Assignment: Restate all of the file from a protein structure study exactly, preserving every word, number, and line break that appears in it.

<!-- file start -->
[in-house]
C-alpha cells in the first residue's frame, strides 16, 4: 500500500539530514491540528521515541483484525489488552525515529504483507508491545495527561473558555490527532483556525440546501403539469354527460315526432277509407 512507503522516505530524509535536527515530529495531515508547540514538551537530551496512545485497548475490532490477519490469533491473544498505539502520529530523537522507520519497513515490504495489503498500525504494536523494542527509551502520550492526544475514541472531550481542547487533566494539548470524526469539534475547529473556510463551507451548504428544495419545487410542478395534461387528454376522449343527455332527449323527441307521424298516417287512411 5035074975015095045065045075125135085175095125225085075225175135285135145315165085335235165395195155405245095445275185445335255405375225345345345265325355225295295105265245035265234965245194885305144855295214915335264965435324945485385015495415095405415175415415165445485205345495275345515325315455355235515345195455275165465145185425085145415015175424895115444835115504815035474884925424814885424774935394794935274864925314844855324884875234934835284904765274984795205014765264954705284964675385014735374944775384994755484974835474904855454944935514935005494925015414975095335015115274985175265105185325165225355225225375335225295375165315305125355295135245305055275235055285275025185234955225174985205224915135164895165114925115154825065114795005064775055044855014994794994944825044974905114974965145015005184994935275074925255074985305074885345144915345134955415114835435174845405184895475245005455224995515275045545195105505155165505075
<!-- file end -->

[in-house]
C-alpha cells in the first residue's frame, strides 16, 4: 500500500539530514491540528521515541483484525489488552525515529504483507508491545495527561473558555490527532483556525440546501403539469354527460315526432277509407 512507503522516505530524509535536527515530529495531515508547540514538551537530551496512545485497548475490532490477519490469533491473544498505539502520529530523537522507520519497513515490504495489503498500525504494536523494542527509551502520550492526544475514541472531550481542547487533566494539548470524526469539534475547529473556510463551507451548504428544495419545487410542478395534461387528454376522449343527455332527449323527441307521424298516417287512411 5035074975015095045065045075125135085175095125225085075225175135285135145315165085335235165395195155405245095445275185445335255405375225345345345265325355225295295105265245035265234965245194885305144855295214915335264965435324945485385015495415095405415175415415165445485205345495275345515325315455355235515345195455275165465145185425085145415015175424895115444835115504815035474884925424814885424774935394794935274864925314844855324884875234934835284904765274984795205014765264954705284964675385014735374944775384994755484974835474904855454944935514935005494925015414975095335015115274985175265105185325165225355225225375335225295375165315305125355295135245305055275235055285275025185234955225174985205224915135164895165114925115154825065114795005064775055044855014994794994944825044974905114974965145015005184994935275074925255074985305074885345144915345134955415114835435174845405184895475245005455224995515275045545195105505155165505075